Endogenous On-the-job Search and Frictional Wage Dispersion
AbstractThis paper addresses the large degree of frictional wage dispersion in US data. The standard job matching model without on-the-job search cannot replicate this pattern. With on-the-job search, however, unemployed job searchers are more will- ing to accept low wage offers since they can continue to seek for better employment opportunities. This explains why observably identical workers may be paid very differently. Therefore, we examine the quantitative implications of on-the-job search in a stochastic job matching model. Our key result is that the inclusion of variable on-the-job search increases the degree of frictional wage dispersion by an order of a magnitude.
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Bibliographic InfoPaper provided by Faculty of Business and Economics - University of Basel in its series Working papers with number 2010/02.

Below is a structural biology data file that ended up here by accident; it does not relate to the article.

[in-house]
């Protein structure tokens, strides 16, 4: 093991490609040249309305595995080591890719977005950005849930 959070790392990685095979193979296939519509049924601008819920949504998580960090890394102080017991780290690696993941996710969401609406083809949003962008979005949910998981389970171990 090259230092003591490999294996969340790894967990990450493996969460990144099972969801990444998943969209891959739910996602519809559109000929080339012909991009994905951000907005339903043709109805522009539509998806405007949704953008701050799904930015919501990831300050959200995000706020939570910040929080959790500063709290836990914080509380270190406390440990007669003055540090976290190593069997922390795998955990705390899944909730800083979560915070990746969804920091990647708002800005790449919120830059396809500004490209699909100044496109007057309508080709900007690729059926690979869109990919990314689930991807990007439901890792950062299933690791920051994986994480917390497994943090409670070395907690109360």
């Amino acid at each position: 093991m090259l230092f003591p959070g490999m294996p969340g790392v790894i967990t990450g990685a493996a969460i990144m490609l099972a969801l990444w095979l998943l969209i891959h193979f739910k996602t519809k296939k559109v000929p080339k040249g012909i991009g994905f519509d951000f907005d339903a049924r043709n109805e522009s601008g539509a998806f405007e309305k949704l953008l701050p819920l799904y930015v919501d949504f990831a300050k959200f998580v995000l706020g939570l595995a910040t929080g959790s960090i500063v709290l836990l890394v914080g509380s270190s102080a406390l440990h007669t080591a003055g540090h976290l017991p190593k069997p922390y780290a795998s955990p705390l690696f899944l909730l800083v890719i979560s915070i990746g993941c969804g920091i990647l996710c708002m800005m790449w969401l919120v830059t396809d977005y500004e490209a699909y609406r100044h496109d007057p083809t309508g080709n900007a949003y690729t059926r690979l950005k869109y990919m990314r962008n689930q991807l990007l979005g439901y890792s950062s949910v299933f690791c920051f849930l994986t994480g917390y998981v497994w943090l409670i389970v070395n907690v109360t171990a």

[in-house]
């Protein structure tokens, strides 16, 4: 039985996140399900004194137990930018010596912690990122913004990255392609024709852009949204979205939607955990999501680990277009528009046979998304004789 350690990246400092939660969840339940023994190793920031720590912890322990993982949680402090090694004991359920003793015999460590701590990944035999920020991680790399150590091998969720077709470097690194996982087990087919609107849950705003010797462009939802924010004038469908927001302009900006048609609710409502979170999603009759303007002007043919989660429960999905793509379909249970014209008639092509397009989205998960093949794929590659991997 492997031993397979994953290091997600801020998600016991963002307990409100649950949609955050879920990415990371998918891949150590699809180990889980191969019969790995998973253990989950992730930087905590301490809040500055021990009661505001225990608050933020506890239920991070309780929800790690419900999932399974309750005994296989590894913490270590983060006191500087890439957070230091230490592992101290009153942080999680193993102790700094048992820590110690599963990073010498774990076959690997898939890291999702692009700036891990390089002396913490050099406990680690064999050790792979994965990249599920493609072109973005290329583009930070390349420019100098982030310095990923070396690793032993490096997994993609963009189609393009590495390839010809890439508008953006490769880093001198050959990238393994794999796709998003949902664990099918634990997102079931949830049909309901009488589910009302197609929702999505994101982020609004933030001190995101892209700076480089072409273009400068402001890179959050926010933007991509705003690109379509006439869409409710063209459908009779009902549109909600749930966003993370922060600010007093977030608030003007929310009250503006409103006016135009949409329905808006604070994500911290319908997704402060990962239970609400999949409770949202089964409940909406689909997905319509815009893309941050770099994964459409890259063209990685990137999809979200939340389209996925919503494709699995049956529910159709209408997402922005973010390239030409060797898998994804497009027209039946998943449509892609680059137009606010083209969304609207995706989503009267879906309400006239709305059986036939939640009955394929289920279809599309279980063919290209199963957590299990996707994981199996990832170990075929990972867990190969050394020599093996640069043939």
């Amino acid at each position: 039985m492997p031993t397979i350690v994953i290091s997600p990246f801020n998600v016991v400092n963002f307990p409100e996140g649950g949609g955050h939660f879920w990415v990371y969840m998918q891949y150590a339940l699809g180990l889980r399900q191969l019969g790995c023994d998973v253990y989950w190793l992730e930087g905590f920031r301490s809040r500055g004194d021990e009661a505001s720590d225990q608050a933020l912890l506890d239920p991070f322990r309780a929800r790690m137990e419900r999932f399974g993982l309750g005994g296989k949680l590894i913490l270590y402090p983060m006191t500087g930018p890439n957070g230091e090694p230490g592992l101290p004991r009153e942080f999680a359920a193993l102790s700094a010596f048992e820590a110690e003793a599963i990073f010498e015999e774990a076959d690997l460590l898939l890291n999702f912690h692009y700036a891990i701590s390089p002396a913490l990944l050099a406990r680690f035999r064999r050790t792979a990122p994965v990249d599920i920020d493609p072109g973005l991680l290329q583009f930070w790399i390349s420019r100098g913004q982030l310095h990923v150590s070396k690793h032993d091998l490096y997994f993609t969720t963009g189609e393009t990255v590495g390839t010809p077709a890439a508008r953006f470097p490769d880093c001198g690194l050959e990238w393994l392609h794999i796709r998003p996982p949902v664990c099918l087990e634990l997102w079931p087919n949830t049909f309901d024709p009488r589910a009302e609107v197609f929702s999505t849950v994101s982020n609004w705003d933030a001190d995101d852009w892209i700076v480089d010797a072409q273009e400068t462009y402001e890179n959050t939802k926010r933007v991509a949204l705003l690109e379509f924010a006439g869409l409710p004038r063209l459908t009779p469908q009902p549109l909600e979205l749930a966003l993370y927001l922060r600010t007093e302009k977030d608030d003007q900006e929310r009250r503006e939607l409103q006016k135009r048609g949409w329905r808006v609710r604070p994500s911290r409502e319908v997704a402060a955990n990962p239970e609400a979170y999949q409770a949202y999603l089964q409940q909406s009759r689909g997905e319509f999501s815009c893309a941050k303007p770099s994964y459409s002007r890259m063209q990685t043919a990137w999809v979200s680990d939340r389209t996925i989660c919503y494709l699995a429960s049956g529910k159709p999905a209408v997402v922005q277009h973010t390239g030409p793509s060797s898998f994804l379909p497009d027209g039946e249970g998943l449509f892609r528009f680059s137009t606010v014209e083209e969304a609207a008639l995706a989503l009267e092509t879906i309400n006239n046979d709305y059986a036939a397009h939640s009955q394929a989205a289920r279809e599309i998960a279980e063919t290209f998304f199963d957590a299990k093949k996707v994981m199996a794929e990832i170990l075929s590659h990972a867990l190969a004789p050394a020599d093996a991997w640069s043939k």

Date of creation: 2010
Date of revision:
Matching; On-the-job Search; Wage Dispersion;
Find related papers by JEL classification:
- E24 - Macroeconomics and Monetary Economics - - Consumption, Saving, Production, Employment, and Investment - - - Employment; Unemployment; Wages; Intergenerational Income Distribution
- J31 - Labor and Demographic Economics - - Wages, Compensation, and Labor Costs - - - Wage Level and Structure; Wage Differentials
- J64 - Labor and Demographic Economics - - Mobility, Unemployment, Vacancies, and Immigrant Workers - - - Unemployment: Models, Duration, Incidence, and Job Search
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- Steven J. Davis & Till M. von Wachter, 2011.
"Recessions and the Cost of Job Loss,"
NBER Working Papers
17638, National Bureau of Economic Research, Inc.
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